by Kai Hsing
Obama’s push to “Buy American” should make us all realize the need for real, raw information to be made readily available to consumers.
Going to work today, I took a train made by an Italian company that was assembled here in California while sipping Ethiopian coffee and reading a book printed in China – a now almost-cliché scenario replicated across communities throughout the U.S. with any combination of products and origins. Whether it’s a car instead of a train or Mexico instead of China, it’s nothing new to say that our economy has long been inevitably and inextricably global.
Which is why President Obama’s push for all of us to “Buy American” seemed to be a rather tired rhetorical device aimed at placating the xenophobic masses. Indeed, we all know that conditions of a globalized economy can be questionable at best, but there will be no return to a feudalistic retrofuturism anytime soon.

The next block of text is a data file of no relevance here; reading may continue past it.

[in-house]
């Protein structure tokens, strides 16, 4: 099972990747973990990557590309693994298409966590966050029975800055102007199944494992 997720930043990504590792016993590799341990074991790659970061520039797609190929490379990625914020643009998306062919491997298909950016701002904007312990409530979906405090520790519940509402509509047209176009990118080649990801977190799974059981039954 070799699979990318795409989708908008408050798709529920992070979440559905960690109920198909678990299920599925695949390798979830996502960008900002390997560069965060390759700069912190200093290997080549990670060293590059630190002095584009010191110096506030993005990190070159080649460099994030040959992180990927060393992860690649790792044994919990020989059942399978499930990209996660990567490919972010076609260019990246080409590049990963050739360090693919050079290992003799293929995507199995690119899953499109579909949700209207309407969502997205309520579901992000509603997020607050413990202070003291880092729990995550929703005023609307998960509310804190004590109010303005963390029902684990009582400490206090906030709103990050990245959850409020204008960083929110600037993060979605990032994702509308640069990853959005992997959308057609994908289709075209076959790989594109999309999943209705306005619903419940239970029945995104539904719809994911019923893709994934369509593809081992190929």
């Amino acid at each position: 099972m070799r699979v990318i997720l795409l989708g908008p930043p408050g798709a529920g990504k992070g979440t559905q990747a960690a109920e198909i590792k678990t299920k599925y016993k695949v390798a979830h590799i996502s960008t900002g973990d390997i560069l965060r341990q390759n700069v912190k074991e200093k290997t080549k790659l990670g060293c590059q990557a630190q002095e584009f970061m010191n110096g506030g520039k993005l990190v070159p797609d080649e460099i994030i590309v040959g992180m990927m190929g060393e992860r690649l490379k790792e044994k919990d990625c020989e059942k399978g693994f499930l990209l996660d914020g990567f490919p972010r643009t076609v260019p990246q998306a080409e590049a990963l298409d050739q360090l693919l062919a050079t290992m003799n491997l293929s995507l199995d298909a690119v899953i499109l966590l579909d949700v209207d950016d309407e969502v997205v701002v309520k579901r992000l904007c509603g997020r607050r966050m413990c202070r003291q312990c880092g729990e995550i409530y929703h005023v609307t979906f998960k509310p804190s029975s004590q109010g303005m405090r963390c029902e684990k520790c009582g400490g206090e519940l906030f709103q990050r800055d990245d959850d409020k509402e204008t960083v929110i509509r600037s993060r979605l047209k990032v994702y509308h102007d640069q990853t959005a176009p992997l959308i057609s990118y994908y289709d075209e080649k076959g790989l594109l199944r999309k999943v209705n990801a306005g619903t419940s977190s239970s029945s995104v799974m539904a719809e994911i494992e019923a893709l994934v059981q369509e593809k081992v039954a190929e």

But what has changed in our lifetime is that global capitalism has gotten so complex and shape-shifting that we’ve long needed a redefinition of what “Buy American” really means.
A recent article in the New York Times that tried to sort out the anguishing identity crises of labeling automobiles as “American” or “foreign” found that:
… “domestic content” is not domestic at all. For the purposes of the window sticker, the government has decided that domestic content will include parts made in Canada. Under the North American Free Trade Act, domestic is even less clear because it also includes Mexico.